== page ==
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Research project: Skylaris: Simulations of nanostructures

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Nanometre-scale structures of materials have unique chemical and physical properties which we are only now beginning to explore thanks to large-scale quantum mechanical calculations from first principles

Nanometre-scale structures of materials have unique chemical and physical properties that make them indispensable for important technological applications. For example, nanoparticles of precious metals are used as catalysts in the industrial synthesis of useful chemicals and in clean energy technologies such as fuel cell powered cars. Simulations of the atoms and their electrons in these materials can be used to understand the processes that take place at the atomic level and guide the development of the most suitable catalyst for each application. The aim is to reduce the amount of precious metal while improving the performance by controlling the shape, surface and chemical composition of the nanoparticle. Typically the nanoparticles used in such applications consist of hundreds to thousands of atoms, which are often beyond the reach of conventional first principles quantum mechanical simulation approaches. With the methods we develop within the ONETEP program for large-scale quantum mechanical calculations it is now becoming possible to simulate nanoparticles of sizes relevant to industrial applications. Our goal is to use such simulations to design better catalysts in collaboration with other researchers in academia and industry.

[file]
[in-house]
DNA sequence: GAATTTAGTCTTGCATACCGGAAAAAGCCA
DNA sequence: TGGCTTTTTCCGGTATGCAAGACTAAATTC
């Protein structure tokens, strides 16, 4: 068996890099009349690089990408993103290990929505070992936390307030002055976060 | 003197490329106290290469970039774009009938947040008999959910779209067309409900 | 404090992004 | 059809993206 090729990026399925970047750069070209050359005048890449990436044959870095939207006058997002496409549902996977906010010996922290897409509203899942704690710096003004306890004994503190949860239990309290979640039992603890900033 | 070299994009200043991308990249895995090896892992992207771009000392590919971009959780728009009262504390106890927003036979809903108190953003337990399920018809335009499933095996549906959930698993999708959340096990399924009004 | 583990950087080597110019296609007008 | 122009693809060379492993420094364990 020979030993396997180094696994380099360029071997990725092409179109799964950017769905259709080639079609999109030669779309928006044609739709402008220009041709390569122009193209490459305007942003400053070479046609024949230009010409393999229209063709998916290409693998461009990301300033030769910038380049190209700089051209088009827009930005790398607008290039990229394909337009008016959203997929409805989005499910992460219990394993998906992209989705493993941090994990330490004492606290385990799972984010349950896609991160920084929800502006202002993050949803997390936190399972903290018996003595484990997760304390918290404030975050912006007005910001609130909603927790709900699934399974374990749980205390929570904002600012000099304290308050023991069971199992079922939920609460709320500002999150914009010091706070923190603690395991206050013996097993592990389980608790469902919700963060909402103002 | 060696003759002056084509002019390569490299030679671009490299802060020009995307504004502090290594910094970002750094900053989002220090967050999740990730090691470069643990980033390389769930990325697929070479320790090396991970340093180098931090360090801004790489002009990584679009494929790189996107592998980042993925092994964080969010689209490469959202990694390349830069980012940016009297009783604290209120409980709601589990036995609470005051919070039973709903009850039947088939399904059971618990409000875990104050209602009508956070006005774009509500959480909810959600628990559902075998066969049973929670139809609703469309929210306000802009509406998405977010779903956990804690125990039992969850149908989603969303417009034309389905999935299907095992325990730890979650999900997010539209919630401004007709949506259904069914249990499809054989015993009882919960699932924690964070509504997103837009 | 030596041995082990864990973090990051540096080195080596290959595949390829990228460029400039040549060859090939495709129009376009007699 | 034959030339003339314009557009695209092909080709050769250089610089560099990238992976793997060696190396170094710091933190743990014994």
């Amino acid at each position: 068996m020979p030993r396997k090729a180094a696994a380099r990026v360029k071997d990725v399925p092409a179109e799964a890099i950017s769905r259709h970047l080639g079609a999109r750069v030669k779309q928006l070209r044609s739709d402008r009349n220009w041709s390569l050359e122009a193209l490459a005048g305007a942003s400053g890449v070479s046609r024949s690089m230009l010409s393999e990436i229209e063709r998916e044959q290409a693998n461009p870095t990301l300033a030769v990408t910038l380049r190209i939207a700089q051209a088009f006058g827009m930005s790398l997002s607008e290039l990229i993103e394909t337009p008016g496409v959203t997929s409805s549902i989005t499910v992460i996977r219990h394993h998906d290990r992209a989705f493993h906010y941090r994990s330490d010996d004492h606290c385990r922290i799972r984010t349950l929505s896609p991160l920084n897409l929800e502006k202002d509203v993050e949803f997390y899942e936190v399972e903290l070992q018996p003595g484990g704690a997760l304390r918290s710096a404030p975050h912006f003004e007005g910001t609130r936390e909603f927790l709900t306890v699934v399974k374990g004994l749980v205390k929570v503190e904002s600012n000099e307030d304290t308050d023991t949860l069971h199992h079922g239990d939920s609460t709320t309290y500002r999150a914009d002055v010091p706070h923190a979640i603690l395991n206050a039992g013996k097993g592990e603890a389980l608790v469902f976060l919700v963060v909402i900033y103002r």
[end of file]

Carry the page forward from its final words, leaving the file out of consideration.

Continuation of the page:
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Figure: The electronic density of a platinum nanoparticle and an oxygen atom adsorbed on its surface, as obtained from our simulations.

Related research groups

Computational Systems Chemistry

Key Publications

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